|(Photo by Chris J. Fries - 2012: Smokestack Sunrise)|
(This is post #4 in a quest to define what creates "a good story." The kickoff of this quest is HERE.)
In the last post, we completed the holy trinity of story: Character, Plot, and Voice. These three are like the body, mind, and soul of a good story, and so in a way, our quest is really complete. Almost any other element of a good story can be considered a subset or a combination of these three.
And yet there is still much we could add. Heck, if we wanted to, we could probably go on forever in an eternal quest, dissecting and detailing the minutia of each of these three core components and mapping out the multitude of ways they can interact.
Thus is the career of a writer -- each new piece written adds another step in an author's own personal quest to use each of these elements to make a better story. Not many writers reach a point where they say, "that's it -- the perfect story! Now I never need to write another thing!" (The closest example I can think of might be Harper Lee -- after her masterwork of "To Kill a Mockingbird," she never released another novel.)
But I think for this series, it feels incomplete to quit now, and yet I'm sure no-on wants me to drone on endlessly about this stuff, so I'll be content to add another six or seven stops on the quest -- hitting some of what I consider the more important elements. That seems to be about right...
So today, let's start at the logical place:
Every story needs one. Like the dawn of a new day brings boundless possibilities, the beginning of a story should also be filled with promise and potential. It is the opening of the plot, the introduction of the characters, and the first exposure of the writer's voice.
Writers, editors, and publishers all speak of how important the beginning of a story is -- with a novel, a writer usually has a page or less to snag a new reader. Every word has to shine, and by the end, the reader needs to be involved enough to wonder, "what happens next?" or they'll never turn that page.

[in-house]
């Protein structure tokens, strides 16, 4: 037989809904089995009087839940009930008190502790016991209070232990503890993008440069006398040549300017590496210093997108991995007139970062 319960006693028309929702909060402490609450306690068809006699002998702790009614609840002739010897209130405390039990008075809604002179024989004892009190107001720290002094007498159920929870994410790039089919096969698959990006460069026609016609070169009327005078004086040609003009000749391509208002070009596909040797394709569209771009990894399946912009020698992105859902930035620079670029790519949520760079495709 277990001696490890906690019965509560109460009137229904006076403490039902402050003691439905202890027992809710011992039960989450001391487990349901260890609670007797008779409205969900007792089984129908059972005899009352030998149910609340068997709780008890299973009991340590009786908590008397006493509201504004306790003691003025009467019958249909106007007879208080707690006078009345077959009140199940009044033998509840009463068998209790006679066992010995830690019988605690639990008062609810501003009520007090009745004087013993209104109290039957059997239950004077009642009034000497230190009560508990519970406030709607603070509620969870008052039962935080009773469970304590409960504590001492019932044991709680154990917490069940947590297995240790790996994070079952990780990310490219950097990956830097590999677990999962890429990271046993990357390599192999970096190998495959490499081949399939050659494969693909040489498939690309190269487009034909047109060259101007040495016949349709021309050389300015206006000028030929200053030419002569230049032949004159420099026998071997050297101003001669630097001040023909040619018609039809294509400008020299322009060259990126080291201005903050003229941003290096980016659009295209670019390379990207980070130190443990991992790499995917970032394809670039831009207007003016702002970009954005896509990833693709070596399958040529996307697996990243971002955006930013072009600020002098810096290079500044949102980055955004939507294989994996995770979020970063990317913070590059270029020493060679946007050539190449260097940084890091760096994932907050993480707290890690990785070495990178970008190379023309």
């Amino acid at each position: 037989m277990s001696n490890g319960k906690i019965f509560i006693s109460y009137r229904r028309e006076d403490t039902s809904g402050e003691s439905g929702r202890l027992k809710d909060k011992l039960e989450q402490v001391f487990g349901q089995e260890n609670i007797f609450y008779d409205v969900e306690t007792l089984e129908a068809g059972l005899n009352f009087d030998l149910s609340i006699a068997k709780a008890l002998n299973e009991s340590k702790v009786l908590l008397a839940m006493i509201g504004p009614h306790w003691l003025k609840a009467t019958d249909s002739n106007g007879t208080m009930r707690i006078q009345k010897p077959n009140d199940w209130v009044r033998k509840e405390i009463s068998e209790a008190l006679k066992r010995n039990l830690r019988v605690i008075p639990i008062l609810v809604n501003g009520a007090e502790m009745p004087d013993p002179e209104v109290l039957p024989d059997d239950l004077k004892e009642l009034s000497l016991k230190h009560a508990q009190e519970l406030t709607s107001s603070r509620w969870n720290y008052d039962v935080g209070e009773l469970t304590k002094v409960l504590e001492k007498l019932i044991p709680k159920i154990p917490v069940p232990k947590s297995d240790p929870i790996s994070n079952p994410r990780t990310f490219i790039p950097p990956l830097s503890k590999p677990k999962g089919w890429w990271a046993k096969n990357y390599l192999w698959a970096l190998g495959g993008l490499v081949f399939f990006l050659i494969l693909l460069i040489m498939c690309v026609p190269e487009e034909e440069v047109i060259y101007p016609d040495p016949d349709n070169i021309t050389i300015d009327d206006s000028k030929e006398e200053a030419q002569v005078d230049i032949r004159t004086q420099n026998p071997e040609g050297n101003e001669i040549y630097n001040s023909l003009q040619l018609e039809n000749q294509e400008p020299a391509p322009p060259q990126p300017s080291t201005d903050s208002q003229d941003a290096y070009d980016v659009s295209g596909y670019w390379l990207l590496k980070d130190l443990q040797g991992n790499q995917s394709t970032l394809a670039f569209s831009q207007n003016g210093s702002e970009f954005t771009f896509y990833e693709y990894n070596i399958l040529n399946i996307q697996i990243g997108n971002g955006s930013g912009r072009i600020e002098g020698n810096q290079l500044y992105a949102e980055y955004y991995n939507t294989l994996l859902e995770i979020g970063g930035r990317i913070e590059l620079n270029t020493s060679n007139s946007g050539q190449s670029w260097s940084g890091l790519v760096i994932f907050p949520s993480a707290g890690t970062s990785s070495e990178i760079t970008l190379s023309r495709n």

Truthfully, the beginning of the story does not have to coincide with the beginning of the plot, and many times it's not. The story introduction can be used to establish setting and characters, but even then, I think there should be hints of the underlying plot. Story questions should be established that begin to intrigue the reader -- readers don't have endless patience, and even if you initially pull them in with voice and character, you soon need to establish the plot or you'll lose them.
Whether it happens at the start of the story, or after an introduction to character and setting, the beginning of the plot typically is the "Inciting Incident". What event happens to your character to incite them to action? What forces them to begin down the path of your plot? What is the 'call to action' that propels them forward, for good or ill?
It doesn't have to be as graphic as a murdered corpse sprawled out before the detective, and sometimes the best inciting incidents seem small and inconsequential until story events unfold that reveal them as the 'key moment' that initiated the plot.
But whatever it is, that beginning of plot needs to have at least enough force to spur the main character into motion. It arouses questions that must be answered, presents challenges that must be faced, hints at rewards that must be pursued, or reveals dangers that must be avoided. It should also be something that catches the reader's interest and pulls them into the story along with your character.
It begins the story. And the better the beginning, the better the story.
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As always, your thoughts and comments are more than welcome! Be sure to check back on Thursday for the next stop on our quest...